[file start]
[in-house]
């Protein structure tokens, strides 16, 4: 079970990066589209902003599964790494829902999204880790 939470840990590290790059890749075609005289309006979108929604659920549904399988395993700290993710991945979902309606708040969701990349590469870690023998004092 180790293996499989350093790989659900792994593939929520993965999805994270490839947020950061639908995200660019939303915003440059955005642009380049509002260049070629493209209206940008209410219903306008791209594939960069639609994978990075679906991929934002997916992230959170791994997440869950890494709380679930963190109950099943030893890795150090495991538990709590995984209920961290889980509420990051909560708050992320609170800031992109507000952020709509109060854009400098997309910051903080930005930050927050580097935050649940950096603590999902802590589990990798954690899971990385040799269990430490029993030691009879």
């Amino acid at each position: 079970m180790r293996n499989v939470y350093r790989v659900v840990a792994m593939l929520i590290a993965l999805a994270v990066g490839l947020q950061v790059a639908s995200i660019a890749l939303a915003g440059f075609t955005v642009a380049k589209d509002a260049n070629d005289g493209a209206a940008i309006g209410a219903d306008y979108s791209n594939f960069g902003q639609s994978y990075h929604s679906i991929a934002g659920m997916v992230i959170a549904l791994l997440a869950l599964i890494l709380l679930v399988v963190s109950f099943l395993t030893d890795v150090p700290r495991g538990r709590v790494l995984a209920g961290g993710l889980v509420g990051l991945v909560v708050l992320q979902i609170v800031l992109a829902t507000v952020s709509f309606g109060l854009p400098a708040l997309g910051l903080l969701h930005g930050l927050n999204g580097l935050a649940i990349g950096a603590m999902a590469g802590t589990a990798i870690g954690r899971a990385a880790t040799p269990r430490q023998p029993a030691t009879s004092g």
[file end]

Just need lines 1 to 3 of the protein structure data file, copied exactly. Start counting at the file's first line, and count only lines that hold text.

[in-house]
């Protein structure tokens, strides 16, 4: 079970990066589209902003599964790494829902999204880790 939470840990590290790059890749075609005289309006979108929604659920549904399988395993700290993710991945979902309606708040969701990349590469870690023998004092 180790293996499989350093790989659900792994593939929520993965999805994270490839947020950061639908995200660019939303915003440059955005642009380049509002260049070629493209209206940008209410219903306008791209594939960069639609994978990075679906991929934002997916992230959170791994997440869950890494709380679930963190109950099943030893890795150090495991538990709590995984209920961290889980509420990051909560708050992320609170800031992109507000952020709509109060854009400098997309910051903080930005930050927050580097935050649940950096603590999902802590589990990798954690899971990385040799269990430490029993030691009879």
């Amino acid at each position: 079970m180790r293996n499989v939470y350093r790989v659900v840990a792994m593939l929520i590290a993965l999805a994270v990066g490839l947020q950061v790059a639908s995200i660019a890749l939303a915003g440059f075609t955005v642009a380049k589209d509002a260049n070629d005289g493209a209206a940008i309006g209410a219903d306008y979108s791209n594939f960069g902003q639609s994978y990075h929604s679906i991929a934002g659920m997916v992230i959170a549904l791994l997440a869950l599964i890494l709380l679930v399988v963190s109950f099943l395993t030893d890795v150090p700290r495991g538990r709590v790494l995984a209920g961290g993710l889980v509420g990051l991945v909560v708050l992320q979902i609170v800031l992109a829902t507000v952020s709509f309606g109060l854009p400098a708040l997309g910051l903080l969701h930005g930050l927050n999204g580097l935050a649940i990349g950096a603590m999902a590469g802590t589990a990798i870690g954690r899971a990385a880790t040799p269990r430490q023998p029993a030691t009879s004092g």